to another condition. It is also likely that the clinician might
focus on treating the comorbid condition(s) first, before pur-
suing “gender-affirming” interventions. While such a contact
would be recalled by the respondent as non-affirmative and
thus likely classified as GICE, it is the patient’s poor men-
tal health status that led to the non-affirming content of the
encounter, rather than vice versa. If the said individual had
attempted suicide in the past or continued to struggle with
mental illness more recently, Turban etal.’s (2020) analysis
would erroneously conclude that GICE was likely respon-
sible for those difficulties, when, in fact, no such causation
In fact, failure to control for the subjects’ baseline mental
health makes it impossible to determine whether the men-
tal health or the suicidality of subjects worsened, stayed the
same, or potentially even improved after the non-affirming
encounter. Given the high rate of co-occurring mental illness
in transgender-identifying patients (Gijs etal., 2013; Good-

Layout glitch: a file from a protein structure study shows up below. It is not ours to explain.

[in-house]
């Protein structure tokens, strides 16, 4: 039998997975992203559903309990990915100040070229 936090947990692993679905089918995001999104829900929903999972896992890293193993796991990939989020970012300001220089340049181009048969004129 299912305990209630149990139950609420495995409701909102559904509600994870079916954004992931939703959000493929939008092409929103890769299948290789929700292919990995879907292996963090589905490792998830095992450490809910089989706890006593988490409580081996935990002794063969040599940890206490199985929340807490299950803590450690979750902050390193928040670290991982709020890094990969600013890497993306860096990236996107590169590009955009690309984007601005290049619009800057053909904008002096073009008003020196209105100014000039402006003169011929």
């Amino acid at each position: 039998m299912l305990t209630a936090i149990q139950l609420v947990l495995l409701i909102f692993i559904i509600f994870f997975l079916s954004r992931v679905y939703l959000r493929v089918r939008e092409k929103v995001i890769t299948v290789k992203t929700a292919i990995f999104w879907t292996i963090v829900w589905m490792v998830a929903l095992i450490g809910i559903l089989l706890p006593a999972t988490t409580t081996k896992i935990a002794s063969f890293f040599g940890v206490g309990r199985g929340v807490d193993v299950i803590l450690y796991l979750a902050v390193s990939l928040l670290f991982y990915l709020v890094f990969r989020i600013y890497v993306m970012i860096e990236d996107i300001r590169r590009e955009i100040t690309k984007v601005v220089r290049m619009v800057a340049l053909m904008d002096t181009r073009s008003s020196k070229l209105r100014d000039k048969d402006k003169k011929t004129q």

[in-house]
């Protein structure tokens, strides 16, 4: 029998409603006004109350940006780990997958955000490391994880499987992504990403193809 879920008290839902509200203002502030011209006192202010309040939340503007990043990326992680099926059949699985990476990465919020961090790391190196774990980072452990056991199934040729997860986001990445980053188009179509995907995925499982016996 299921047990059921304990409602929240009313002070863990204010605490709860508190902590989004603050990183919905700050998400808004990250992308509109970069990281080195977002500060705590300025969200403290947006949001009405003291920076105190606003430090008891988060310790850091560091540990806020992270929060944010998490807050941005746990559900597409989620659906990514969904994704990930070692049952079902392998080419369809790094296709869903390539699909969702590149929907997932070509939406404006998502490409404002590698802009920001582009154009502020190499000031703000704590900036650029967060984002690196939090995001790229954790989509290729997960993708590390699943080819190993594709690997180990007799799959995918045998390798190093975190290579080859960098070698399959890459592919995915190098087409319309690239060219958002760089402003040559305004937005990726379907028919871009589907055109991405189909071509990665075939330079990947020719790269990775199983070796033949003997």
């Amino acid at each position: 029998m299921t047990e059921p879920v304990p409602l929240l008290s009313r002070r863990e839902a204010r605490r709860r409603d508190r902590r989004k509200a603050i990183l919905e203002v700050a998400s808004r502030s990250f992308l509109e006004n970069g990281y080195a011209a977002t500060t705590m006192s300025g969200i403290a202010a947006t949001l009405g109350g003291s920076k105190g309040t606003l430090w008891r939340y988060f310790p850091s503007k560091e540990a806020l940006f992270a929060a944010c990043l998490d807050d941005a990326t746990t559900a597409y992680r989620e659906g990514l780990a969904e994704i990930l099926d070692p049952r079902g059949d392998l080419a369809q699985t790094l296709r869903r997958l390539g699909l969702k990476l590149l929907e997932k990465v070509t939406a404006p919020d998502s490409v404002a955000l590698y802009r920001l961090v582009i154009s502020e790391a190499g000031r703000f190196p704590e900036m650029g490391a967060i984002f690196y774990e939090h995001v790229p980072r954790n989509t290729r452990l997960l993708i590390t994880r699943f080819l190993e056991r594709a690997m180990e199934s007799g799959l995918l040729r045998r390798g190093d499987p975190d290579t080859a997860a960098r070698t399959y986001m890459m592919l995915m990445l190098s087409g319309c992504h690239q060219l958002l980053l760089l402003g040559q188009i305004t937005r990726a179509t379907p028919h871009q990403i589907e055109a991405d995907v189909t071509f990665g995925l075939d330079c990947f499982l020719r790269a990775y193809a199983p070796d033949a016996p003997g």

man & Nash, 2018; Wanta etal., 2019), failure to control for
prior mental health status is a serious methodological flaw.
1 Psychological Attempts to Change Gender Identity.
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Internal Inconsistencies inMental Health
Turban etal.’s (2020) finding that mental health outcomes
of persons exposed to GICE are worse than those whose
encounters were “gender-affirming” is weakened by inter-
nal inconsistencies in the mental health outcome meas-
ures. We have already discussed the fact that the threshold
chosen by Turban etal. on the K-6 scale detects serious
mental illness, rather than distress. Another measure of
psychological distress chosen by Turban etal.—substance
misuse—was not significantly different between GICE and
the non-GICE group. More importantly, there is a lack of
consistency in the suicide measures. While lifetime sui-
cide attempts were elevated among the GICE group, total
suicide attempts in the prior 12months, as well as suicide
attempts requiring hospitalization, which generally indicate
more serious attempts rather than non-suicidal self-injury,
were not significantly different between the two groups.
Turban etal. did not address this inconsistency. Nor did
they explore the relationship between suicidality and the
higher levels of serious mental illness among the GICE
group, despite the well-documented link between serious
mental illness and suicide (Bertolote, Fleischmann, De
Leo, & Wasserman, 2004). Turban etal. did not heed their
own warning not to attribute the increased lifetime suici-
dality entirely to GICE since “other factors are also likely
to be associated with suicidality among gender-diverse
people.” Instead, they treat the inconsistent and unclear